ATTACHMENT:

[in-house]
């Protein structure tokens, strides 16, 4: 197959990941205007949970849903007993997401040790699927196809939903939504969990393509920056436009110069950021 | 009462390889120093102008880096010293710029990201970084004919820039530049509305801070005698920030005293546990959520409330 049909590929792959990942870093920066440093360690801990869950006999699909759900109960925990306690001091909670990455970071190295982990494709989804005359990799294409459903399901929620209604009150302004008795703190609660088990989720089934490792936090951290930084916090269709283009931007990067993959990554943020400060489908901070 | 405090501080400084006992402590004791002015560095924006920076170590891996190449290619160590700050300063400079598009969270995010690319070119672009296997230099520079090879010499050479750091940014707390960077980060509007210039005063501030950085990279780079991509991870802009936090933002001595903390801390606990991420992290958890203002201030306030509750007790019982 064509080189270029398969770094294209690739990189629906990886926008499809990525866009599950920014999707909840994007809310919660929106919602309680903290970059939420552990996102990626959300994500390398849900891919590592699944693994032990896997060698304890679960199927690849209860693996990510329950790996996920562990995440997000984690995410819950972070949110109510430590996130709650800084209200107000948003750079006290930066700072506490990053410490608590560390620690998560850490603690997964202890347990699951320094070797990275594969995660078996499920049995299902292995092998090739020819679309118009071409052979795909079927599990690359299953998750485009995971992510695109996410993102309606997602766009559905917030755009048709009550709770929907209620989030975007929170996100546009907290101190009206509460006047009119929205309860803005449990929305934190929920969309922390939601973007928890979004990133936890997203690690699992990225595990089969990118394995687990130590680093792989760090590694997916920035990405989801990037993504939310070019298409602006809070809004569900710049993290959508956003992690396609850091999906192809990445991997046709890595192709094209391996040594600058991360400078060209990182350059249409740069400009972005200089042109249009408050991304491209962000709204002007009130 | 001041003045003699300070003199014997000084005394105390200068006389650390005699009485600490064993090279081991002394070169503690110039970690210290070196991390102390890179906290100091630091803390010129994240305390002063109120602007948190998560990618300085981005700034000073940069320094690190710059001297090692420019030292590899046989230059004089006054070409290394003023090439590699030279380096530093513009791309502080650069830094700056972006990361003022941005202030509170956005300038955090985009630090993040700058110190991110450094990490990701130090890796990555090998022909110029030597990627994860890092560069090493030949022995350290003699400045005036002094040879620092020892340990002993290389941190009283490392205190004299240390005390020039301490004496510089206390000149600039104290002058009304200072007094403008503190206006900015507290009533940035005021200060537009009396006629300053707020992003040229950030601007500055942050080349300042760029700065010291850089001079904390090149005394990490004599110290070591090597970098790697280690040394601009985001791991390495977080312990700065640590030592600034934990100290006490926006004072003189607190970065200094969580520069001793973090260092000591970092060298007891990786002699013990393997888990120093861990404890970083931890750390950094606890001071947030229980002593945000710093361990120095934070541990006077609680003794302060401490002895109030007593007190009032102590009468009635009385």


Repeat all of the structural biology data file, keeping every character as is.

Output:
[in-house]
């Protein structure tokens, strides 16, 4: 197959990941205007949970849903007993997401040790699927196809939903939504969990393509920056436009110069950021 | 009462390889120093102008880096010293710029990201970084004919820039530049509305801070005698920030005293546990959520409330 049909590929792959990942870093920066440093360690801990869950006999699909759900109960925990306690001091909670990455970071190295982990494709989804005359990799294409459903399901929620209604009150302004008795703190609660088990989720089934490792936090951290930084916090269709283009931007990067993959990554943020400060489908901070 | 405090501080400084006992402590004791002015560095924006920076170590891996190449290619160590700050300063400079598009969270995010690319070119672009296997230099520079090879010499050479750091940014707390960077980060509007210039005063501030950085990279780079991509991870802009936090933002001595903390801390606990991420992290958890203002201030306030509750007790019982 064509080189270029398969770094294209690739990189629906990886926008499809990525866009599950920014999707909840994007809310919660929106919602309680903290970059939420552990996102990626959300994500390398849900891919590592699944693994032990896997060698304890679960199927690849209860693996990510329950790996996920562990995440997000984690995410819950972070949110109510430590996130709650800084209200107000948003750079006290930066700072506490990053410490608590560390620690998560850490603690997964202890347990699951320094070797990275594969995660078996499920049995299902292995092998090739020819679309118009071409052979795909079927599990690359299953998750485009995971992510695109996410993102309606997602766009559905917030755009048709009550709770929907209620989030975007929170996100546009907290101190009206509460006047009119929205309860803005449990929305934190929920969309922390939601973007928890979004990133936890997203690690699992990225595990089969990118394995687990130590680093792989760090590694997916920035990405989801990037993504939310070019298409602006809070809004569900710049993290959508956003992690396609850091999906192809990445991997046709890595192709094209391996040594600058991360400078060209990182350059249409740069400009972005200089042109249009408050991304491209962000709204002007009130 | 001041003045003699300070003199014997000084005394105390200068006389650390005699009485600490064993090279081991002394070169503690110039970690210290070196991390102390890179906290100091630091803390010129994240305390002063109120602007948190998560990618300085981005700034000073940069320094690190710059001297090692420019030292590899046989230059004089006054070409290394003023090439590699030279380096530093513009791309502080650069830094700056972006990361003022941005202030509170956005300038955090985009630090993040700058110190991110450094990490990701130090890796990555090998022909110029030597990627994860890092560069090493030949022995350290003699400045005036002094040879620092020892340990002993290389941190009283490392205190004299240390005390020039301490004496510089206390000149600039104290002058009304200072007094403008503190206006900015507290009533940035005021200060537009009396006629300053707020992003040229950030601007500055942050080349300042760029700065010291850089001079904390090149005394990490004599110290070591090597970098790697280690040394601009985001791991390495977080312990700065640590030592600034934990100290006490926006004072003189607190970065200094969580520069001793973090260092000591970092060298007891990786002699013990393997888990120093861990404890970083931890750390950094606890001071947030229980002593945000710093361990120095934070541990006077609680003794302060401490002895109030007593007190009032102590009468009635009385």